• Greenhouse gas (GHG) emissions: The majority called the assertion of jurisdiction over all interprovincial environmental effects “astonishing” in its breadth because it “captures an unlimited range” of interprovincial effects (at paras 183-184). While Parliament has authority to enact minimum price stringency for GHGs, Canada’s lawyers hadn’t made the case for how Parliament could have authority to regulate all GHGs.
    • Indigenous peoples: Similarly, the majority found this definition to be overly broad. It held that Parliament’s authority is focused on the protection and welfare of Indigenous peoples, whereas this definition captures trivial and non-adverse impacts that go beyond that focus. (See this University of Calgary blog for a more detailed analysis of this aspect of the opinion).
    • Migratory birds: The majority also questioned the scope of Parliament’s power over migratory birds. It confirmed that federal jurisdiction extends to matters covered by the 1916 Migratory Birds Convention (and empire treaty), but questioned whether that authority extends to matters covered by amendments to the Convention made by Canada and the US after the patriation of our Constitution in 1982.
  1. The main prohibitions. Section 7 of the Act prohibits proponents of designated projects from doing anything connected to carrying out a project if it might cause federal effects. This prohibition lasts until either the Impact Assessment Agency of Canada (“Agency”) determines that an impact assessment is not required, or the Minister or Governor in Council says that the federal effects are in the public interest. If the Minister or Governor in Council decides that the federal effects are not in the public interest, the prohibition stands.The majority found section 7 to be problematic because it doesn’t just prohibit harms to areas of federal jurisdiction, it prohibits any changes to areas of federal jurisdiction. While I would argue (indeed, did argue in this reference) that the Constitutional heads of power do not distinguish between harms, benefits or other changes, it is not yet clear whether confining federal jurisdiction to prohibiting harms rather than any changes will have many practical implications.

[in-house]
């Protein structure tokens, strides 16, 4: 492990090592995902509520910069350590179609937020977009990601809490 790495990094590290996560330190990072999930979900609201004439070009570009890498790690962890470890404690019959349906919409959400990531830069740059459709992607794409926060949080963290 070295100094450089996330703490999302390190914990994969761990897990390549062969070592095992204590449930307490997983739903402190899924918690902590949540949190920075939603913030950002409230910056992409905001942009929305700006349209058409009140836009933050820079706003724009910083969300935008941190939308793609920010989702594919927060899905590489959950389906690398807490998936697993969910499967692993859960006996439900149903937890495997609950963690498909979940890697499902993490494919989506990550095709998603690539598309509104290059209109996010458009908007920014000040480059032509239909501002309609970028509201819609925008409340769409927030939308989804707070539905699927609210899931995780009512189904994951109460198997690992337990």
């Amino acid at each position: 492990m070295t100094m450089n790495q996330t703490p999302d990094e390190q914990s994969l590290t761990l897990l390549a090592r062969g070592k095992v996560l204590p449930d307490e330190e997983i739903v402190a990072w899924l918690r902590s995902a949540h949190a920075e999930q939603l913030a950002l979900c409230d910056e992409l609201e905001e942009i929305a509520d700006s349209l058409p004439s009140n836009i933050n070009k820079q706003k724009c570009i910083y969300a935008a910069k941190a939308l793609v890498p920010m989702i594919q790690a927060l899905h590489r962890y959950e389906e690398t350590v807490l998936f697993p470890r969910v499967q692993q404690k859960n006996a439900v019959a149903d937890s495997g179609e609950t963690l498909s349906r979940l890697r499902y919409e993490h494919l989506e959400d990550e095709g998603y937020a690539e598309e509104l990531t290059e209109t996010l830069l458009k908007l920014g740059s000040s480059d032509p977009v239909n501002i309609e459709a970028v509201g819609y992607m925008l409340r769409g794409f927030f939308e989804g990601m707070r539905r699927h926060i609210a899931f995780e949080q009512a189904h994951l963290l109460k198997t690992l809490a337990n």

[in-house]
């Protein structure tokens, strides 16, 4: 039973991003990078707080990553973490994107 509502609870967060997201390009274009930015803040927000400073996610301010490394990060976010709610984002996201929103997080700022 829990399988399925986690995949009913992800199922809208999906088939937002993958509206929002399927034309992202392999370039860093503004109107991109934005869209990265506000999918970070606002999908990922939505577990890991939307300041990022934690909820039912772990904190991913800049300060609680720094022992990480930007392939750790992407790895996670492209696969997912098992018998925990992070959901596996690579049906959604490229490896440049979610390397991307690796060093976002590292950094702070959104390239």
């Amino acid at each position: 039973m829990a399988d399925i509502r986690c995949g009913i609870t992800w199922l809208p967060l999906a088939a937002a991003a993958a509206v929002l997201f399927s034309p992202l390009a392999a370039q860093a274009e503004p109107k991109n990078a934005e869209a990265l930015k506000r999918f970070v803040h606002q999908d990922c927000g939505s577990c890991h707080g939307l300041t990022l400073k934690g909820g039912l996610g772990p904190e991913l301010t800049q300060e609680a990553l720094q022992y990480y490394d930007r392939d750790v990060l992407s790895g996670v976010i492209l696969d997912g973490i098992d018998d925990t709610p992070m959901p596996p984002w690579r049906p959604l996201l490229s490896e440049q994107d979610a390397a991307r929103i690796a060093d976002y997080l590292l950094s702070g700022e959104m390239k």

It is also unclear whether federal authority extends to prohibiting individually trivial effects that may contribute to cumulative effects. In the Yahey case, the BC Supreme Court found that the Province of British Columbia had infringed Blueberry River First Nations treaty rights by allowing widespread cumulative effects of industrial development in Blueberry’s territory, which suggests that governments should and sometimes must pay attention to so-called trivial effects.